This is a guide for working with proxies in a tournament environment. This guide is not about the artistic and aesthetic aspects of custom proxies but about the most effective and simplest solution to make cards available to players and thus increase participation in tournaments. The goal of this guide is to combat the limited availability of cards – be it because of limited printing, speculation, or other reasons – while ensuring a competitive and fair environment. However, we do not support the usage of counterfeits and we strongly recommend against buying them!
Which cards should be represented by proxies?
While the monetary value of a card is often the limiting factor why a player cannot obtain a card, there shouldn’t be a minimum value for a card to be allowed to be proxied. Whether or not a card is out of the reach of the financial capabilities of a player is highly dependent on that player. On top of that, the fluctuation of card prices would have to be taken into account when setting a minimum value. Finally, enforcing such a limitation would require more work from tournament organizers. Similar arguments can be made with other limitations to proxies, such as limiting proxies to reserved list cards, certain staples in a format, or personal preference. Therefore, we believe that there should be no limit on which cards players should be allowed to proxy.
How should cards be represented by proxies?
We believe that the best way is to use a Double-Faced Substitute Card (DFSC) with the English name of the represented card written on it. In addition, players should also have high resolution, coloured prints of their proxied cards so that they can take the place of DFSCs as soon as the card becomes known to both players during a game. That means that proxied cards should be handled in the same way as any real card that is replaced by a DFSC. This ensures that the proxy is not identifiable within the deck at any given time, while also keeping the board state as clear as possible at all times. To these ends, we propose using these rules:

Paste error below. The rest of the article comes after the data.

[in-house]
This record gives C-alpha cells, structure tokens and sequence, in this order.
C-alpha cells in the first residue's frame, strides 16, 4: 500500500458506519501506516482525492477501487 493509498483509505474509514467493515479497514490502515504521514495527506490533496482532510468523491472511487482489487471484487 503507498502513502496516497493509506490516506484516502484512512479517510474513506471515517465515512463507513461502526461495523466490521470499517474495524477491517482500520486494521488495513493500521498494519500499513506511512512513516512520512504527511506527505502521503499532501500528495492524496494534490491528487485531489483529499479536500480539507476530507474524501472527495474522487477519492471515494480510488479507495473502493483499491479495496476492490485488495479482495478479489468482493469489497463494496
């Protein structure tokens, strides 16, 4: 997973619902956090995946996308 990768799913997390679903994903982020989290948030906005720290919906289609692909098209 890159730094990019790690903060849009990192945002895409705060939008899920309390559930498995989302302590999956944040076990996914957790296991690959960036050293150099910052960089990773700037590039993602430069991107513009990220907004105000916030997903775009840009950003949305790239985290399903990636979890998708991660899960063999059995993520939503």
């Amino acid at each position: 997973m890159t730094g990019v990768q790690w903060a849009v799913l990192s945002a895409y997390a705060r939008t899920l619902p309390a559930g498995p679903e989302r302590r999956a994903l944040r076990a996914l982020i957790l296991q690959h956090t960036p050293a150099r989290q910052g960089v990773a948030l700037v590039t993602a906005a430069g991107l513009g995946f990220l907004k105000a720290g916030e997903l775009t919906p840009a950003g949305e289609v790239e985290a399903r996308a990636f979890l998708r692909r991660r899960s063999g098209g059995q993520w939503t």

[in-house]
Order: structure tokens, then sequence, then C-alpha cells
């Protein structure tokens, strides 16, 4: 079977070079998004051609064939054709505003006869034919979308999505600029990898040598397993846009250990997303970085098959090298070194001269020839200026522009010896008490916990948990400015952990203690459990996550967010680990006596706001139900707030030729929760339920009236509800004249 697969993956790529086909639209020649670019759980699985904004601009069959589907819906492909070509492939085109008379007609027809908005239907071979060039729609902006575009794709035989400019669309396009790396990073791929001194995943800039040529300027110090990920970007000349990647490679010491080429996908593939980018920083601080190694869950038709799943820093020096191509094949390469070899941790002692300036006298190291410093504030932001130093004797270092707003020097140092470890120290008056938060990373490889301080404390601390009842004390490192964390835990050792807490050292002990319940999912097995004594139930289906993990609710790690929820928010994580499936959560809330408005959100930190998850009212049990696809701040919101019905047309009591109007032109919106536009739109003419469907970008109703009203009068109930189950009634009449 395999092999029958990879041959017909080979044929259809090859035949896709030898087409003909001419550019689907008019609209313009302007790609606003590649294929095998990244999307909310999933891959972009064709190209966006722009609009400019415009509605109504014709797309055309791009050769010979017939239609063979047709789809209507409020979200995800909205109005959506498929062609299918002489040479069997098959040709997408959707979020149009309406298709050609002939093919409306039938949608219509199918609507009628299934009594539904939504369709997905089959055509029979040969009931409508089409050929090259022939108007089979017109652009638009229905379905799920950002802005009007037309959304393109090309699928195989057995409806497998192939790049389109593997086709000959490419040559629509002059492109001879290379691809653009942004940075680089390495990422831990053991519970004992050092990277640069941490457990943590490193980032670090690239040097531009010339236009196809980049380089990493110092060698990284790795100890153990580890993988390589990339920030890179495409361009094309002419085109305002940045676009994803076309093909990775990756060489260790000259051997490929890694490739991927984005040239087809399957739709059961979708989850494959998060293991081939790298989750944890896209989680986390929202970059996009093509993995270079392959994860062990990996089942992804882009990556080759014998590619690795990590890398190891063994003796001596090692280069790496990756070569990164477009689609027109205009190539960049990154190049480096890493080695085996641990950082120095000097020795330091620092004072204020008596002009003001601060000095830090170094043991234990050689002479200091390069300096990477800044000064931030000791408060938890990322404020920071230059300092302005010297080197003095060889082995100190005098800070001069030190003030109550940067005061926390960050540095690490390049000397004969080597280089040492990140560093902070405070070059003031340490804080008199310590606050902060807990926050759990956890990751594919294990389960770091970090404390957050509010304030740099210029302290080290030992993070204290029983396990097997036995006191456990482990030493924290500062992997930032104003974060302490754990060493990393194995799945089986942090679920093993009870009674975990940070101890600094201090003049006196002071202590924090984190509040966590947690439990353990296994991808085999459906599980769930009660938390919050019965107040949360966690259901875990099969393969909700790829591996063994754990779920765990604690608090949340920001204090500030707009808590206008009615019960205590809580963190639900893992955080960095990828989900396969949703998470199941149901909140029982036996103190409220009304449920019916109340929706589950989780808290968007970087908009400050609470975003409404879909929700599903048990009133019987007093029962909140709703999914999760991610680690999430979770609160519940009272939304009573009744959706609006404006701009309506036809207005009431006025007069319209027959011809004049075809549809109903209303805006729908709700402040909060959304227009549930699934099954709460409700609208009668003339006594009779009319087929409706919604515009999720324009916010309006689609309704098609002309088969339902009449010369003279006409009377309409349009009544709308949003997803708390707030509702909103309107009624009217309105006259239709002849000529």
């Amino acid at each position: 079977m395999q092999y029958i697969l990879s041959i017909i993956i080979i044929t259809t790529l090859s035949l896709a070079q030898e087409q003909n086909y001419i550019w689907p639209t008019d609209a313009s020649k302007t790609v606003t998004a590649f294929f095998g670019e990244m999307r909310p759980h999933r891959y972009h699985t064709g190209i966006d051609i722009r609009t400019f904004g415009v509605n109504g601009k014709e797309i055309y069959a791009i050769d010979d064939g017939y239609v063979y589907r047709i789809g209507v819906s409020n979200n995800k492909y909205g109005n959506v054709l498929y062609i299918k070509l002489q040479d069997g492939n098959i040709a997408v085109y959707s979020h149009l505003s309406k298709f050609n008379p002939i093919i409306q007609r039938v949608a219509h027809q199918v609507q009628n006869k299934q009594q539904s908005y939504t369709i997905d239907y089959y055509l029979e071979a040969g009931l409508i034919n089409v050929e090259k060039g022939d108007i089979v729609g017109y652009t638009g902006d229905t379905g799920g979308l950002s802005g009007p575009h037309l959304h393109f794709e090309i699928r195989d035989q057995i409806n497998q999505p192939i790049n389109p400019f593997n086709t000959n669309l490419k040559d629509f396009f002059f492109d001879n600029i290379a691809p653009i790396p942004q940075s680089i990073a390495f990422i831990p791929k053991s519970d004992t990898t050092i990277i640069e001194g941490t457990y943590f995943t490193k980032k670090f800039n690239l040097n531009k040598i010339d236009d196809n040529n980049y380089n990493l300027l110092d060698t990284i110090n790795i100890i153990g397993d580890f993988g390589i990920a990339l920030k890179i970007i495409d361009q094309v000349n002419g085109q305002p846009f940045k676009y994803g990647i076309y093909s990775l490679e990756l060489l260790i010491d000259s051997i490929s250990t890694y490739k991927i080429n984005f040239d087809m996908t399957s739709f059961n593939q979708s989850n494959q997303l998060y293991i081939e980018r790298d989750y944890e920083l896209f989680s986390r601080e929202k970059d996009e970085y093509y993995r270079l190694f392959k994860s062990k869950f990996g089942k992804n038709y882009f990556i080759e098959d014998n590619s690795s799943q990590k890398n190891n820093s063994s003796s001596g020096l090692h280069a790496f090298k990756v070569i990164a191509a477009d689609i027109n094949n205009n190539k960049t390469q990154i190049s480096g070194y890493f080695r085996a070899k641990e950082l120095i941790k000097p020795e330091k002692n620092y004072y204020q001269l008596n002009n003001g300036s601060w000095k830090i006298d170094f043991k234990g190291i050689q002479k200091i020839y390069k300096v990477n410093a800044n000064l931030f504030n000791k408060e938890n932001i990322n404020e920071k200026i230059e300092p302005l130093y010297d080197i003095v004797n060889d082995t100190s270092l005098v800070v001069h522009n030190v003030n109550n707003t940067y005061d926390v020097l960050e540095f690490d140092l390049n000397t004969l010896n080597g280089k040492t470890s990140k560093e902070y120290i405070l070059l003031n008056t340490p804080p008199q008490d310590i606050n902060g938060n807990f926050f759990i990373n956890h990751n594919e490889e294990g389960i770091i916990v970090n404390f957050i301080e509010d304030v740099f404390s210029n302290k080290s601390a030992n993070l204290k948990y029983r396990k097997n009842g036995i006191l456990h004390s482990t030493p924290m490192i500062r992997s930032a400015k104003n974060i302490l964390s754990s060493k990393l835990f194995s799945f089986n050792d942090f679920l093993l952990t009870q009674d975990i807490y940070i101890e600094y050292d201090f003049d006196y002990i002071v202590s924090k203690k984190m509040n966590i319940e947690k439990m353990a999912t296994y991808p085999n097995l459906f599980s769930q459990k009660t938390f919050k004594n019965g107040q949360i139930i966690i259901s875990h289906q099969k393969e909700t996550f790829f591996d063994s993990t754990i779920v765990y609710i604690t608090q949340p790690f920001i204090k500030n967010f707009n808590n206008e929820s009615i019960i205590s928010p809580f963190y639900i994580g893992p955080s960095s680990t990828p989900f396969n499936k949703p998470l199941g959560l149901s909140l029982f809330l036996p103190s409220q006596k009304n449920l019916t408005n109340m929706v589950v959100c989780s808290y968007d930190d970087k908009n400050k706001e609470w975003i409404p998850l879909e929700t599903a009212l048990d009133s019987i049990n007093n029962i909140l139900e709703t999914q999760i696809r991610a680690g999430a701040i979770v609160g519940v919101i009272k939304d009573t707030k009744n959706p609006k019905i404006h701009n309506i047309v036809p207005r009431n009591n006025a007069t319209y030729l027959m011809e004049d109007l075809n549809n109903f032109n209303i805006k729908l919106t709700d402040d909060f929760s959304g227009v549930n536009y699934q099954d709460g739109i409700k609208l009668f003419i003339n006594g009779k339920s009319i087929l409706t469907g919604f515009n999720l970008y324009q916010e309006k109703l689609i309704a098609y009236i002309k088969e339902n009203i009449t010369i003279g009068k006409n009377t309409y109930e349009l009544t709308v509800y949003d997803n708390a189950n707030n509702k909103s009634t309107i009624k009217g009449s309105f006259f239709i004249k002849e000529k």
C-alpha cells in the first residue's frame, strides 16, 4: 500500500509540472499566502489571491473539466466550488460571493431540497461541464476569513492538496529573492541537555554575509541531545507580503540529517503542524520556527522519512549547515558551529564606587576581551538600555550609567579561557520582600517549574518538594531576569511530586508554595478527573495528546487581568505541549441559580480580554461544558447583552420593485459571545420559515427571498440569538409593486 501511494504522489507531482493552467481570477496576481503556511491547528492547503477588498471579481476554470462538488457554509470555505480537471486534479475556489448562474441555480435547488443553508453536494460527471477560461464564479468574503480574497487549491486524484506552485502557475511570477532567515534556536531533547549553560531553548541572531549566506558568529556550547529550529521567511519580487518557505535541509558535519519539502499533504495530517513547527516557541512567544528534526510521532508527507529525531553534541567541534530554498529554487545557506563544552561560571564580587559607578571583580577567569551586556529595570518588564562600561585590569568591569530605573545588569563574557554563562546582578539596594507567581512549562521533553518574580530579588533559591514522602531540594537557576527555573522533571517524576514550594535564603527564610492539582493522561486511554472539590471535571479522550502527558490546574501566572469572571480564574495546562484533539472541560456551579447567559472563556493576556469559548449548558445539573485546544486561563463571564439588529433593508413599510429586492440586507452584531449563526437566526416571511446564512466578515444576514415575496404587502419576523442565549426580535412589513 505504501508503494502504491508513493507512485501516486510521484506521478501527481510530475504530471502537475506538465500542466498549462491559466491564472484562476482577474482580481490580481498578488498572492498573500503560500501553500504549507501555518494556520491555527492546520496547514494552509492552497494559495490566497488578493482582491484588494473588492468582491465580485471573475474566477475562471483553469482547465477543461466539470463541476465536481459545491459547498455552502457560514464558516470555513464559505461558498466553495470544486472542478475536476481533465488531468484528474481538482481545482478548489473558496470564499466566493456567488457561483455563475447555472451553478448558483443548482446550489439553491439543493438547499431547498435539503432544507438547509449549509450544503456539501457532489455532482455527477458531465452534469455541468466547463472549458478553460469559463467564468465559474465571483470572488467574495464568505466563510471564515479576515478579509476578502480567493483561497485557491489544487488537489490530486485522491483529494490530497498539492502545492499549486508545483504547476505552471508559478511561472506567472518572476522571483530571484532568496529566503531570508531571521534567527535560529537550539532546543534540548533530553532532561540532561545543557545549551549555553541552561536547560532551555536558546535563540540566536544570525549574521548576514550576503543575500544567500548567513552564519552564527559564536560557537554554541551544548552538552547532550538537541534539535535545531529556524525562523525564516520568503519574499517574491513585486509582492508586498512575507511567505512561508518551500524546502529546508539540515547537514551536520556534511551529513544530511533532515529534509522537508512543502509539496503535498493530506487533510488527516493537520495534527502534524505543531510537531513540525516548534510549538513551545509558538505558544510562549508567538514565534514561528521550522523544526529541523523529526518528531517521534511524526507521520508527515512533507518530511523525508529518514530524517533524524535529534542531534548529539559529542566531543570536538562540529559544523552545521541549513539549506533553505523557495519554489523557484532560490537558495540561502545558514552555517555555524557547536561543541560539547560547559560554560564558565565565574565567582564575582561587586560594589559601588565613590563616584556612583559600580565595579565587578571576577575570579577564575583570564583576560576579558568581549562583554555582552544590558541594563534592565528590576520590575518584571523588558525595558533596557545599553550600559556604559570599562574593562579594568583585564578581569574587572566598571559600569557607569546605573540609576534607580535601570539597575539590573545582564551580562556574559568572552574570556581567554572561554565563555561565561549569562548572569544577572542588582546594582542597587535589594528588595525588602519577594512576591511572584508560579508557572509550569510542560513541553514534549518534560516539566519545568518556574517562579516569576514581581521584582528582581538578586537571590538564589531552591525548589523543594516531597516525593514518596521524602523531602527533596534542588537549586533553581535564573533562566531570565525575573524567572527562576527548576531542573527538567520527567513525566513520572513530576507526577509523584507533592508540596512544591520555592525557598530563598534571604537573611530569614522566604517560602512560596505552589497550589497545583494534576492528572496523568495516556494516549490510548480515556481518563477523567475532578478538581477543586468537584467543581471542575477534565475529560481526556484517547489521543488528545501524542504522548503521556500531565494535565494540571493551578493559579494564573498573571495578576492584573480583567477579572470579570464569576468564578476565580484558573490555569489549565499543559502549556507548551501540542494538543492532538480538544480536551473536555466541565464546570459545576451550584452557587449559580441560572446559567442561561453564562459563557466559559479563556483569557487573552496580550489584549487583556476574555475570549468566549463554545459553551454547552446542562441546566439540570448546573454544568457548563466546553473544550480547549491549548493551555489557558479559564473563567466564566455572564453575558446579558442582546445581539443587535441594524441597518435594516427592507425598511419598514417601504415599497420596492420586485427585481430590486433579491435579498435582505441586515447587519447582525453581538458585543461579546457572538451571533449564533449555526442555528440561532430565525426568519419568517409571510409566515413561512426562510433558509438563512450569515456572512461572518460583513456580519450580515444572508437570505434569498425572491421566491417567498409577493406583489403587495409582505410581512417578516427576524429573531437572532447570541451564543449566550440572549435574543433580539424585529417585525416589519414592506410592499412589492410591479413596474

- A proxy card is a game supplement that can be used to represent any card. A proxy card has a normal Magic card back.
- Each proxy card must clearly indicate the name of at least the front face of the card that it represents. Other Information from the printed card (e.g. card type, manacost, and power and toughness) may also be written on the proxy card. Only information printed on the original card can be written on a proxy.
- If a proxy card is used in a deck, the card it represents must be printed and set aside prior to the beginning of the game and must remain available throughout the game.
- For all game purposes, the proxy card is considered to be the card it’s representing.
- If the proxy card is face up in a public zone, it should be set aside and the printed card that it represents should be used instead.
How many proxies should be allowed per deck?
From experience, the use of up to 15 proxies has appeared to be the sweet spot for most formats. We recommend this as well.